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Guv laugh track: Minnesota GOP dons tracker T-shirts; DFL whacks ‘political stunts’

File this under: “Be careful what you wish for.” Ten days ago, angered by what he saw as disruptive behavior by Republican Party trackers, DFL gubernatorial candidate Mark Dayton called on the GOP to rein in the folks who follow him with mini-cams

GOP trackers Jordan Hanson and Abby Michaud posed today with a cardboard cutout of DFL gubernatorial candidate Mark Dayton at the State Fair.
MinnPost photo by Jay Weiner
GOP trackers Jordan Hanson and Abby Michaud posed today with a cardboard cutout of DFL gubernatorial candidate Mark Dayton at the State Fair.

File this under: “Be careful what you wish for.”

Ten days ago, angered by what he saw as disruptive behavior by Republican Party trackers, DFL gubernatorial candidate Mark Dayton called on the GOP to rein in the folks who follow him with mini-cams.

Among other things, Dayton’s campaign manager Dana Anderson wrote to Republican candidate Tom Emmer’s campaign manager Cullen Sheehan and GOP chairman Tony Sutton to have “your trackers wear a t-shirt, a hat, a button, or something that clearly identifies them as staff of the Republican Party or the Emmer Campaign to voters when they are intentionally causing these disruptions.”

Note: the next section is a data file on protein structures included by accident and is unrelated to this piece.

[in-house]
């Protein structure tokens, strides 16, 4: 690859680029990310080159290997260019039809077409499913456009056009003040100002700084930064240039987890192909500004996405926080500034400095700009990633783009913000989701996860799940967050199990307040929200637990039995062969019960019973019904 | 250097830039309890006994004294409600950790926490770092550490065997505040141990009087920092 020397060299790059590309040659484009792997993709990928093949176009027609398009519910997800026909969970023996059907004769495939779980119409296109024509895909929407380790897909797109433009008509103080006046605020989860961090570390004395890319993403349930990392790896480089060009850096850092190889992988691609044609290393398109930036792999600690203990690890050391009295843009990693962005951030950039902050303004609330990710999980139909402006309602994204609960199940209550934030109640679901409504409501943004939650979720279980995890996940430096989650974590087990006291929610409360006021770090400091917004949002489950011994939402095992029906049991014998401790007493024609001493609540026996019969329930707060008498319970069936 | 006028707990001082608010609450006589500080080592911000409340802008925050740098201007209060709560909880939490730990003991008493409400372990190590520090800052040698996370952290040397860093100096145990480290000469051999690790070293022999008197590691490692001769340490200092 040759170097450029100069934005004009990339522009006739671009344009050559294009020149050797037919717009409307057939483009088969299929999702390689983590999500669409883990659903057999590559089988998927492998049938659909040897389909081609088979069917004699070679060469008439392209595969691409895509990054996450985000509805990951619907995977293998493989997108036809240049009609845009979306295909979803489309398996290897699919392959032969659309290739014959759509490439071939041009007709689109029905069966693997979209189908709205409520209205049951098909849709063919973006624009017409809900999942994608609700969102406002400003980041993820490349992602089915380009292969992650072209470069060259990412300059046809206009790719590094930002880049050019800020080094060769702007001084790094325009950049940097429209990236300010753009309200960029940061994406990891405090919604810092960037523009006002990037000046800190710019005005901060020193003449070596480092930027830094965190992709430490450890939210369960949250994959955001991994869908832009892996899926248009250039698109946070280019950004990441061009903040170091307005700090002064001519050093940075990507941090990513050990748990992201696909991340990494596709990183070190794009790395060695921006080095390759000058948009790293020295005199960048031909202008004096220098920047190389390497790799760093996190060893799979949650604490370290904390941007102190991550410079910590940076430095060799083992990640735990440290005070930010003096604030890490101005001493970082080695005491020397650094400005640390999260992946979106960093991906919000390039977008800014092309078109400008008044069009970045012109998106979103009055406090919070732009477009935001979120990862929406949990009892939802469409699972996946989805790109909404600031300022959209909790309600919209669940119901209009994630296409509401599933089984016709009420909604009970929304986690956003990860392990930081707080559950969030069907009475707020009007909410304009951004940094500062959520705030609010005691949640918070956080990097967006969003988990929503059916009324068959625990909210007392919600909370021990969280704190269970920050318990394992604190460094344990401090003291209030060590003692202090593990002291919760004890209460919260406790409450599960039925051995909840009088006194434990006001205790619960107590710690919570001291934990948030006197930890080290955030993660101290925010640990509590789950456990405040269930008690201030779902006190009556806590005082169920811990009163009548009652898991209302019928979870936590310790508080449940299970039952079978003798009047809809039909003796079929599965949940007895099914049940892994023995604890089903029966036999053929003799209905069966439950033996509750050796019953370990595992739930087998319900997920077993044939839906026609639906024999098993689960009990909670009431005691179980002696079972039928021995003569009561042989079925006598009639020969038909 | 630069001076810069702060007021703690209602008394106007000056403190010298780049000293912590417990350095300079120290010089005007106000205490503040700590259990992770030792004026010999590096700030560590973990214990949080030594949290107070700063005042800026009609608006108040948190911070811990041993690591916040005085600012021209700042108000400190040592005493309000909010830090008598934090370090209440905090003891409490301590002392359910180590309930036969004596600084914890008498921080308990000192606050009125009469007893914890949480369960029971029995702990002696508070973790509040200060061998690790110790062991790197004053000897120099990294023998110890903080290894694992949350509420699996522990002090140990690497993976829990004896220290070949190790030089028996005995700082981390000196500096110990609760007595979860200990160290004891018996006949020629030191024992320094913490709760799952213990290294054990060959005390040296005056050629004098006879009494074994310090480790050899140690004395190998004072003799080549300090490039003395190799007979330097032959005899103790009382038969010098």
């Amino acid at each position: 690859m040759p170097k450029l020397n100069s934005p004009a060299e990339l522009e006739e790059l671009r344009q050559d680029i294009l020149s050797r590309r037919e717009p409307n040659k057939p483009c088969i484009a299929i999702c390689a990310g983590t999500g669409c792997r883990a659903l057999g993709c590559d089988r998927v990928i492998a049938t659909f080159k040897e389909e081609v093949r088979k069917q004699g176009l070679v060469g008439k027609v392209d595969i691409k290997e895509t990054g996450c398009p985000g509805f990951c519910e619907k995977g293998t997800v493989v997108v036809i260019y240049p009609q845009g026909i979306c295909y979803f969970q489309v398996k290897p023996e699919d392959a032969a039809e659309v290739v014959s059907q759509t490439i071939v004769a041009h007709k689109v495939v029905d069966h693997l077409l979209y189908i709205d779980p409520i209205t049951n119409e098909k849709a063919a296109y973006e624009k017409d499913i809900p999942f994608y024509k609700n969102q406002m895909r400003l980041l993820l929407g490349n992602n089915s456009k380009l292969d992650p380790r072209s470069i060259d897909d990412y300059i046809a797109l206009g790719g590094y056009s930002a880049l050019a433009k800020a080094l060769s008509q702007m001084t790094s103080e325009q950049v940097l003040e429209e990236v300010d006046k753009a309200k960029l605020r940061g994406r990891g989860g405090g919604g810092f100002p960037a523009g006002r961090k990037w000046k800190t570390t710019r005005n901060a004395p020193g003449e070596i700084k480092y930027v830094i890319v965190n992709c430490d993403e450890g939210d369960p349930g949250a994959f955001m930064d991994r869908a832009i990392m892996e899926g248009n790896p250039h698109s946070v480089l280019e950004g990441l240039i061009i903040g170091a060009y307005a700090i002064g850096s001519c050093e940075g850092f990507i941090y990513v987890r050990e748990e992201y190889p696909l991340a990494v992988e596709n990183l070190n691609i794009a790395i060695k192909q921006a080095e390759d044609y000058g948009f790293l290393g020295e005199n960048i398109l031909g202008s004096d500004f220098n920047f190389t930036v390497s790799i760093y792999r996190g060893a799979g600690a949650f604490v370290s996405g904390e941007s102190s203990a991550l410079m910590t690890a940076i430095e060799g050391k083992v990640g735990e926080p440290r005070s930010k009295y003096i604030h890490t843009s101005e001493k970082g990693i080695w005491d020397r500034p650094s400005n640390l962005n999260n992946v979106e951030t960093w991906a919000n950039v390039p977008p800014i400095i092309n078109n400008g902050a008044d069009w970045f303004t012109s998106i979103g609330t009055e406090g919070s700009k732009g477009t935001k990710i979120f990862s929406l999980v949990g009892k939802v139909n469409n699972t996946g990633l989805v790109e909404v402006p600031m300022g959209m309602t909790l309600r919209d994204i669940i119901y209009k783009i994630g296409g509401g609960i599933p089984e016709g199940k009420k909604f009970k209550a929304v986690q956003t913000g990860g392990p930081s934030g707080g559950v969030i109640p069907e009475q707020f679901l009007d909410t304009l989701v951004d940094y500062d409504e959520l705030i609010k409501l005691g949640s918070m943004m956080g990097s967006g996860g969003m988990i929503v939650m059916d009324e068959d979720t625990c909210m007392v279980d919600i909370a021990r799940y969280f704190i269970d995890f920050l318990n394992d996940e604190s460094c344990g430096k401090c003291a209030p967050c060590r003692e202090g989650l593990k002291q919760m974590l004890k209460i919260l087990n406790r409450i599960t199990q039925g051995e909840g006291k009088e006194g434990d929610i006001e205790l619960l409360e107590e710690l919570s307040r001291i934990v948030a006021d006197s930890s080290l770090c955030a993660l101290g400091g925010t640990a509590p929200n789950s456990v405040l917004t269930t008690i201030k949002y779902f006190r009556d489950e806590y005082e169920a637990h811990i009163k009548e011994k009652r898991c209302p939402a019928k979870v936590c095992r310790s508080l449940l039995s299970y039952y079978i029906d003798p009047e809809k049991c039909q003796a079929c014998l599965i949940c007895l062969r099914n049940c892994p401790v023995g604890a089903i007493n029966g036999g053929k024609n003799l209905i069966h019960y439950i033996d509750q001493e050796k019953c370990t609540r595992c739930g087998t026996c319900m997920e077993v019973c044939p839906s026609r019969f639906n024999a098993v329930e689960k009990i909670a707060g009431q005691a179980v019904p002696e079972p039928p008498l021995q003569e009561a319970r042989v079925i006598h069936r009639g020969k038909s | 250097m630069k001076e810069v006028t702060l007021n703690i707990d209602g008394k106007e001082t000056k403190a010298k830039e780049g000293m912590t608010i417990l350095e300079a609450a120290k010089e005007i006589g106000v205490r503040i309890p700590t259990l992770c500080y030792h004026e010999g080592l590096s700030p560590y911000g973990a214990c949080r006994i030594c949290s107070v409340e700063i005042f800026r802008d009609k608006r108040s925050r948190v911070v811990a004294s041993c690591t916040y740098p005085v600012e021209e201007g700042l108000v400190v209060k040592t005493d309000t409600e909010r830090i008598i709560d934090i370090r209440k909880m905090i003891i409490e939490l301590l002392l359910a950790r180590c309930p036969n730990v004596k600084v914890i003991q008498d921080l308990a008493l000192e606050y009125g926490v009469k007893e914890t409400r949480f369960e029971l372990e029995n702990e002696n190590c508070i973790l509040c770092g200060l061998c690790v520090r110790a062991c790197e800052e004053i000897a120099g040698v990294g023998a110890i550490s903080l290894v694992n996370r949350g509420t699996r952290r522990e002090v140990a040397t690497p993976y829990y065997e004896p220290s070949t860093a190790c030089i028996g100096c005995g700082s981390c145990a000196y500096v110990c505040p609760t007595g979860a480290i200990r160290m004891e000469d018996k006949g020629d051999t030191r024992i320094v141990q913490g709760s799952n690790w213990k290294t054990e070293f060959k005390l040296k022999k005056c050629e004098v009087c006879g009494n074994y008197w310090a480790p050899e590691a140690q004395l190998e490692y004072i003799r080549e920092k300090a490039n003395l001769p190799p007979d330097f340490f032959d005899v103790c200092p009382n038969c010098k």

In response to Dayton’s request, the GOP unveiled tracker T-shirts today at its State Fair booth during what Sutton called a “Republican fashion show,” complete with a life-size cutout of Dayton as a prop.

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The fronts of the shirts, with a pointing finger are — er, ah — self-explanatory, as you’ll see in the photo here. The backs identify the trackers by using the GOP’s web address to drive viewers to its site. By the way, as you might suspect, the fingers point to the left, as anyone affiliated with Emmer will always be to Dayton’s right.

According to GOP spokesman Mark Drake, trackers Abby Michaud and Jordan Hanson will wear the shirts while they track Dayton on the State Fair grounds over the next 10 days. Then, the shirts will be placed in the GOP’s archive of fun tricks.

Dayton’s campaign declined comment, but the Minnesota DFL came out swinging. DFL spokesman Donald McFarland said: “This is a campaign about the future of Minnesota, not about political stunts. Tom Emmer says he wants to be governor of Minnesota. Are we just going to have four years of political stunts? Minnesota deserves better.”

But there’s a chance the GOP will keep listening closely to Sen. Dayton for guidance. Said GOP Deputy Chairman Michael Brodkorb of Dayton: “If he has any future requests, we are all ears.”